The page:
I find it difficult to watch documentaries that involve disability, not because I’m afraid to watch, but because I feel bad for those who like me were born disabled. I know what they feel because I feel it too.
There is still a stigma around disability. I think more of us need to be compassionate around disability. We’re no different from anyone else. Yes, we may present slightly differently, walk and talk differently, but we bleed and feel pain in the same way everyone else does. That makes us the same.
It’s important for anyone with a disability to feel comfortable, therefore what we say and how we say it matters. It’s important for us to know what someone with a disability needs. Always ask before giving assistance, not all people with a disability want or need it.
Avoid showing pity or being patronising. Do we get that right? Not everyone knows how to be around disabled people. They may often find it difficult to make eye contact with them. They don’t always know what to say, or how to say it.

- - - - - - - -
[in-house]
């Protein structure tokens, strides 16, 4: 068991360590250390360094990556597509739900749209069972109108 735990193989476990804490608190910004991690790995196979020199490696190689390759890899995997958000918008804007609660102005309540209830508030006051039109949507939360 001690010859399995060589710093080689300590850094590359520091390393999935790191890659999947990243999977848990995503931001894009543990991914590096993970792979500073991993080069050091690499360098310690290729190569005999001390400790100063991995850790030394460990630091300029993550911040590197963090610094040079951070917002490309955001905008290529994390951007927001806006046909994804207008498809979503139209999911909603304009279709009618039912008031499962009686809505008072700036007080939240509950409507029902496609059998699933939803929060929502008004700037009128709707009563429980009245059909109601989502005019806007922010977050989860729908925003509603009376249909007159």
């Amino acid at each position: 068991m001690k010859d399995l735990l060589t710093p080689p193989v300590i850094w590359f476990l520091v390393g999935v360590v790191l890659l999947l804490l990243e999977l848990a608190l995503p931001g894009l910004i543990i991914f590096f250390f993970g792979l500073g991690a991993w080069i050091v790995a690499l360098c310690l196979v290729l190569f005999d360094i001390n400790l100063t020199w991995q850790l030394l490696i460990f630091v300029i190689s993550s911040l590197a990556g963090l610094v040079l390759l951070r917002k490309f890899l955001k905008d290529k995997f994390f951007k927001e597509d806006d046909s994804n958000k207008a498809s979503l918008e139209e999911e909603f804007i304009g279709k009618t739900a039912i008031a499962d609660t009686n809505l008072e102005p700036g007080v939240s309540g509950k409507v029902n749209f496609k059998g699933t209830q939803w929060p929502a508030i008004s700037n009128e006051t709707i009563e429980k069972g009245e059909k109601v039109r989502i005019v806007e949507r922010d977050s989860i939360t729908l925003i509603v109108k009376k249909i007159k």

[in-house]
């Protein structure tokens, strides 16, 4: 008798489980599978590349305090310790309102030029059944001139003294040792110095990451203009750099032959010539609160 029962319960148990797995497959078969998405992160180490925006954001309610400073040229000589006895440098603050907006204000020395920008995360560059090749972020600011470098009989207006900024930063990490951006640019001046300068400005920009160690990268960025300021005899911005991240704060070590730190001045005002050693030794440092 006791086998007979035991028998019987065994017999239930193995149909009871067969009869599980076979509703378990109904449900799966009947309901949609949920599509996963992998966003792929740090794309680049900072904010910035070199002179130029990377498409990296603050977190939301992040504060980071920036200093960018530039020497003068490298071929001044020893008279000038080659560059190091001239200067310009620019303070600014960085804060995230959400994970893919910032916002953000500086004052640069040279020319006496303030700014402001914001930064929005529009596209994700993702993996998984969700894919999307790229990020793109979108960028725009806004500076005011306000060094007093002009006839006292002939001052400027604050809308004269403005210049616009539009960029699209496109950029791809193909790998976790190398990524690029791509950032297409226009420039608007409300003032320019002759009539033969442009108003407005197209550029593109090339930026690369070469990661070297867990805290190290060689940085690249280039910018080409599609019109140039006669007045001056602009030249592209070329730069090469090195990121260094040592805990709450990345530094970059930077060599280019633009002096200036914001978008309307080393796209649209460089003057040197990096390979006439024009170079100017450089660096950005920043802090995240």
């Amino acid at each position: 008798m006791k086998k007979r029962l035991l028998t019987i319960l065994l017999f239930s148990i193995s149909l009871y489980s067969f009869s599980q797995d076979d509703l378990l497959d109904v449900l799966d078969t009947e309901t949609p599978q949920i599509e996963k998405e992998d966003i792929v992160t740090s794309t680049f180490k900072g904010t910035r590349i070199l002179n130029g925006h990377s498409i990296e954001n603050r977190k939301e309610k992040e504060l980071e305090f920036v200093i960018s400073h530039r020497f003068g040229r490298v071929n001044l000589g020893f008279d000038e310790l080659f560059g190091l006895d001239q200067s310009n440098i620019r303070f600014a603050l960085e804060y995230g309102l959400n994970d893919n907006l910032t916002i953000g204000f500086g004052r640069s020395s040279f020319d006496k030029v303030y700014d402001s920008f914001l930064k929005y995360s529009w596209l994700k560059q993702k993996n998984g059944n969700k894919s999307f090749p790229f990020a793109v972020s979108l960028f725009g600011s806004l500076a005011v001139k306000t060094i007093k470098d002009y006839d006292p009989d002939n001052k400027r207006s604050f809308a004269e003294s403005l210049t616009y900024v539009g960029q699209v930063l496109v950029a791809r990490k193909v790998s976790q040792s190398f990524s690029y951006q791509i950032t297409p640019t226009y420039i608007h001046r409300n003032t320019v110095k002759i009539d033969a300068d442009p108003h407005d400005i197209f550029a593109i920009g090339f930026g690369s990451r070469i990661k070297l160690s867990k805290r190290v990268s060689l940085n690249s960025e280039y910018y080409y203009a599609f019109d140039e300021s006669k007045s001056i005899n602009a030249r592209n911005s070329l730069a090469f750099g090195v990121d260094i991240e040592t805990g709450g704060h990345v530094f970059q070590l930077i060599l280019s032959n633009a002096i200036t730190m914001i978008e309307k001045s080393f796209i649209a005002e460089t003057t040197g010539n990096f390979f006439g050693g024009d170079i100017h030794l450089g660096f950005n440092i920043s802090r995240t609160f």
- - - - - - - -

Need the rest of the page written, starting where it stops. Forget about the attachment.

People genuinely aren’t always comfortable with disability. They don’t know how to be, there’s a slight awkwardness. But maybe that’s it. Disability isn’t talked about like it should be. When I was growing up disability wasn’t discussed, and it was considered taboo.
Yes, society is doing slightly better, but people with a disability are still considered broken. Understanding of disability is something that needs to be encouraged across the board so that everyone knows how to behave and interact.
Society still isn’t great at inclusion, but disability has always been here. It’s being championed more by people, including members of the British Royal Family, but for inclusion to work, I still feel disability needs to be considered normal.